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Ventilation Systems in Operating Theatres,
Aspects to Consider

by Agne Nilsson

1.0 Abstract
Ventilation is essential in all occupied premises. The requirements are determined by several factors such as fresh air supply for human habitation, control of airborne bacteria, thermal comfort, humidity level and so forth. The ventilation system is considered to be the main contributor to the function and efficiency of an operating theatre. It controls the level of comfort and the level of airborne contaminant, which often presents post-operative wound infection risks to the patients. Hence, the planning and designing of ventilation systems in operating theatres is crucial so that both infection rates and operating costs are lowered. This bulletin presents a summary of several conventional ventilation systems for operating theatres and a comparison among these conventional systems with the Johnson Medical Guided AirflowTM Ventilation System.

2.0 Introduction
A poorly functioning ventilation system in the operating theatres not only add unnecessary costs to healthcare facilities operating costs, it may also give rise to high infection rates and subsequent unnecessary sufferings to patients. Therefore, it has always been a complex task to plan and design an operating theatre that provides ergonomically good layout, ultra clean ventilation systems, low operating and installation costs. A lack of well-defined national and international standards on the overall function and ventilation standards of the operating theatre further complicates this task.

Currently available standards often place emphasis on the number of air changes and pressure relationships with adjacent areas. There are also standards on the particle concentration levels of different pollutants in the operating theatres. These standards, which have been produced, therefore only provide guide figures for occupational safety with the aim of reducing the risks of staff and patients being exposed to different pollutants or unpleasant odours. The main objective relates to selecting or designing a good ventilation system, which is capable of reducing post-operative wound infections, i.e. information not readily obtainable from standards.

3.0 Conventional Ventilation Systems for Operating Theatres
Various ventilation systems that have been designed and installed in operating theatres are largely classified into two main categories based on their respective operating principles. The two categories are mixing ventilation and parallel flow ventilation.

3.1. Mixing Ventilation
The mixing ventilation operates based on the principle that supply air mixes relatively rapidly with the existing air in the room. The supply air diffusion system is often located symmetrically on the ceiling. Published results on this type of ventilation system [1], [2] and [3] prove that the airflow is fairly unstable. The air is flowing in an uncontrolled manner and is subject to direction changes. Studies [1], [2] and [3] also show that during trace gas experiment, the area around the operating table has received trace gas concentration twice as high compared to other areas in the room. Therefore, in reality, the contaminant concentration level around the operating table will be twice as high. This in turn indicates the inefficiency of mxing ventilation and its inability to ventilate away anaesthetic gases and odours.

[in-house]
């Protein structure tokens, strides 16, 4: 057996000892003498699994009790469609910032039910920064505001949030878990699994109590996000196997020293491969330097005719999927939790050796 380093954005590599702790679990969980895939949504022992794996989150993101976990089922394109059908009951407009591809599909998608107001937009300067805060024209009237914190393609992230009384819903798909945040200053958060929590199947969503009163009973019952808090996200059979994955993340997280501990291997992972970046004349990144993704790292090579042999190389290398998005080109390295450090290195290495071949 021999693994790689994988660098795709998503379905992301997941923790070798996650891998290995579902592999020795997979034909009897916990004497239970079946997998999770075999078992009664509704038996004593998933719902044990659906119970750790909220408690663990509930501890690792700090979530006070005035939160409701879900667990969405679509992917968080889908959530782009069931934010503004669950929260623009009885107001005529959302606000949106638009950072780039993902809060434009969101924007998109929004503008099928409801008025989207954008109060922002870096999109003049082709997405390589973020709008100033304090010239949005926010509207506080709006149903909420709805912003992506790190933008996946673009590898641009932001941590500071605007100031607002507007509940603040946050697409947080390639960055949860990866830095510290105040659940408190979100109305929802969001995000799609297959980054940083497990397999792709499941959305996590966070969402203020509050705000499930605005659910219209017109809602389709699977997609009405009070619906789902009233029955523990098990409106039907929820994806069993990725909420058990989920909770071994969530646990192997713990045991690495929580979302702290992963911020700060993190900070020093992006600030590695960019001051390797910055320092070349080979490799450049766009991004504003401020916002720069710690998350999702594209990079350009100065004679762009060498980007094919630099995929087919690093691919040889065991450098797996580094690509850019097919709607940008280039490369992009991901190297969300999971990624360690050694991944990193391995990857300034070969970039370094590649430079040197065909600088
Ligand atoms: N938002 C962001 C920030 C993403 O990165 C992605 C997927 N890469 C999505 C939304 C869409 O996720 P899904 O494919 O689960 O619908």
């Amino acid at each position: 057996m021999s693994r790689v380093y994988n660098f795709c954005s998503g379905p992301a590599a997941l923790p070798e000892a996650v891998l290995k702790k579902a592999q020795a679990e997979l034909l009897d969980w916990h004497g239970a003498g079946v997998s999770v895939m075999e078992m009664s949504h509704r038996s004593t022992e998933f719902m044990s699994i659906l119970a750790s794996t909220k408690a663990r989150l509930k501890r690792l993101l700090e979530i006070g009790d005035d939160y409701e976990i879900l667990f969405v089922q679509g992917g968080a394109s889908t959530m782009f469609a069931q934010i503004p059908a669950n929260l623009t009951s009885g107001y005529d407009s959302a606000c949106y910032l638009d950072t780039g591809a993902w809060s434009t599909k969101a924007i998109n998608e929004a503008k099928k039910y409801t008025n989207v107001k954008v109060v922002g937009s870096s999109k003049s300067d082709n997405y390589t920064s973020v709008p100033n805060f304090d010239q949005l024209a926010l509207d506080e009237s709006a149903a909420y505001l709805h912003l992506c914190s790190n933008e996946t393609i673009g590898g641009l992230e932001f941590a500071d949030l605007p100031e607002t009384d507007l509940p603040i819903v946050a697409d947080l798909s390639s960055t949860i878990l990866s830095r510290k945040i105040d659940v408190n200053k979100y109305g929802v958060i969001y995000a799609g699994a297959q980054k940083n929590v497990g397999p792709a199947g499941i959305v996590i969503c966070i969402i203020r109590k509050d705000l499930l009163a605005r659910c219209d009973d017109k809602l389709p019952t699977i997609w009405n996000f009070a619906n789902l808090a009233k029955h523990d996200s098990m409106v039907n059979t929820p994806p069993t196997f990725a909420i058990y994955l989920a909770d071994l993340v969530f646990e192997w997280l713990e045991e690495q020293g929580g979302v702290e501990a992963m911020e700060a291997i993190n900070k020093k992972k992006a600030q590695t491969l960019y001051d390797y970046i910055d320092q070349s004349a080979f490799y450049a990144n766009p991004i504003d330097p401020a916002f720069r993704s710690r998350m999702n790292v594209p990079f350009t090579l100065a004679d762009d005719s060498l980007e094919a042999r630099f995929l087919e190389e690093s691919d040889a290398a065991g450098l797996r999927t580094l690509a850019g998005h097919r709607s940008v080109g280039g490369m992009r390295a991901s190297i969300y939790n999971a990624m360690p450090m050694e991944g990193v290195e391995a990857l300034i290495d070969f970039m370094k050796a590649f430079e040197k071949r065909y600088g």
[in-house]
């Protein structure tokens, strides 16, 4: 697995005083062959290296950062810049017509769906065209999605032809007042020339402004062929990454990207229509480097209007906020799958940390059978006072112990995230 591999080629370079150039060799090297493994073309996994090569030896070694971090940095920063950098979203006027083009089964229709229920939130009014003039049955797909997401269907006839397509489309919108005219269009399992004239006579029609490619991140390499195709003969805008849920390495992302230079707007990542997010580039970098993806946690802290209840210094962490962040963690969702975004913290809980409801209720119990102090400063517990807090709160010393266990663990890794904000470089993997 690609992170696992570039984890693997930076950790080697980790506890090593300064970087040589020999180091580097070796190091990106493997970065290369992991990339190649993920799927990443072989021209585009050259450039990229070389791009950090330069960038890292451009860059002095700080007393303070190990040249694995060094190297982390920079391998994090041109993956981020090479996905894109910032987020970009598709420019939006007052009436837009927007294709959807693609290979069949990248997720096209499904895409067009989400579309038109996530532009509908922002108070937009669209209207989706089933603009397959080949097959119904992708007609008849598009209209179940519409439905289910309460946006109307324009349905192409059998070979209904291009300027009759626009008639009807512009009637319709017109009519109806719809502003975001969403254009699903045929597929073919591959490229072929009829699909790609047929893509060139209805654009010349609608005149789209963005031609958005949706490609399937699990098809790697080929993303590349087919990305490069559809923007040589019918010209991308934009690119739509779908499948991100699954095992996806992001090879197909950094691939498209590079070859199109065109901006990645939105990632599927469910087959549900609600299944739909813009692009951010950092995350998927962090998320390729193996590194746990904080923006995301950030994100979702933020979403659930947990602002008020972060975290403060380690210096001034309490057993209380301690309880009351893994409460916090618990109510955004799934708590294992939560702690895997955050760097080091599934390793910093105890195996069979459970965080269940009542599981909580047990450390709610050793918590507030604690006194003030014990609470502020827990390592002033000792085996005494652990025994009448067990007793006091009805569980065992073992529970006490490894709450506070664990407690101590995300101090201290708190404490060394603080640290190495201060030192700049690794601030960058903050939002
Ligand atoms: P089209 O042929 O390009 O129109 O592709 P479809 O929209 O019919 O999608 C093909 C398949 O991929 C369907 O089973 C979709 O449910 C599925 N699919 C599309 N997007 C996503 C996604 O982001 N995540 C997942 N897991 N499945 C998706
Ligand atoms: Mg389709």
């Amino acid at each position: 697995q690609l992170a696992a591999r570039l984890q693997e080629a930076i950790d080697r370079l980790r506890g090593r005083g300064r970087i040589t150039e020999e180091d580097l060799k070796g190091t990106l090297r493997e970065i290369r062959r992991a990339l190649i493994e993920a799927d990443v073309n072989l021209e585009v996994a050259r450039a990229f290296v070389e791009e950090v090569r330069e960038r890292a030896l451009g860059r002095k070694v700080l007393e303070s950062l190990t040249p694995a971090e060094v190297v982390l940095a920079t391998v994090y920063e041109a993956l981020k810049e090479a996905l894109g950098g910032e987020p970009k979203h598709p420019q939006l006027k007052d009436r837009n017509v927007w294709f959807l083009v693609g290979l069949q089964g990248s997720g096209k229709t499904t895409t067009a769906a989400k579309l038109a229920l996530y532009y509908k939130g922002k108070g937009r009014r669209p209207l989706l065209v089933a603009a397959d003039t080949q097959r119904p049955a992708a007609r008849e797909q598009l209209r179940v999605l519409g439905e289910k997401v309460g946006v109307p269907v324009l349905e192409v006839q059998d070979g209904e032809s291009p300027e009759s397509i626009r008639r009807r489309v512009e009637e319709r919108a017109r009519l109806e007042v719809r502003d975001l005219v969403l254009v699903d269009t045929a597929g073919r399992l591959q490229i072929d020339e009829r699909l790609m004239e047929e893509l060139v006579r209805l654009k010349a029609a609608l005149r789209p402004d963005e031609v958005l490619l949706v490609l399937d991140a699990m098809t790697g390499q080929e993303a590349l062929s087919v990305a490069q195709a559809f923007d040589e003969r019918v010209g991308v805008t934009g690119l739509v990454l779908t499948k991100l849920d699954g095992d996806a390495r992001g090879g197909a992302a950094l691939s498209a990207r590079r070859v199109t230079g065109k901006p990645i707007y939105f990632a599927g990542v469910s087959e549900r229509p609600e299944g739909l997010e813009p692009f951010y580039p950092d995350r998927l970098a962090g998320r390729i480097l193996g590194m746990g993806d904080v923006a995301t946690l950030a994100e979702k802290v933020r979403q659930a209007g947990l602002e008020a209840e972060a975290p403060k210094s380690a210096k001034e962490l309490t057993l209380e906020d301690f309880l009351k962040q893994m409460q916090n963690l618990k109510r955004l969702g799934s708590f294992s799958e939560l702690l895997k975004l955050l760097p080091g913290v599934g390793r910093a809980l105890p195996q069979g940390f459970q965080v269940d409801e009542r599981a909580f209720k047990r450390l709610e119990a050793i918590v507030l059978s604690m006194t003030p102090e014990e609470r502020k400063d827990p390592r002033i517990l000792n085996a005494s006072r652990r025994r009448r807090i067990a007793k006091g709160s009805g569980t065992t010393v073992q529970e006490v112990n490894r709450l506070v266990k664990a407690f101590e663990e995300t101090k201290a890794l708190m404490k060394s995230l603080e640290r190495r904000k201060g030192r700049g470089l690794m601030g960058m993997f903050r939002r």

Figure 1: Mixing ventilation

3.2. Parallel Flow Ventilation

The parallel flow ventilation operates based on the principle that supply air is conducted parallel through the room. The parallel flow ventilation systems can be horizontal or vertical flow. They have been used as conventional ventilation for operating theatres. Parallel flow ventilation is also commonly referred to as Laminar Air Flow system whereby the laminarity or uni-directionality of the air flow is said to exist in the operating theatre. H. Laufman from the Institute for Surgical Studies, Montefiore Hospital and Medical Centre, New York, once debated that laminar air flow cannot be achieved in an actively used operating theatre.

In 1982, it has been reported by E.A. Salvati, M.D., Journal of Joint and Bone Surgery, 1982, that horizontal parallel flow ventilation systems (Figure 2) are proven to be susceptible to contamination of the upstream air flow by the medical staff and surgical team with consequential increase in wound infection [14]. To reduce the risks, the only option is to build physical barriers, which would defeat the purpose for an ergonomic layout in the operating theatre. To further worsen situation, the horizontal supposedly uni-directional air flow would be disturbed by convection up-currents, thus generating turbulence and entrainment of contaminants.

Figure 2: Horizontal Parallel Flow Ventilation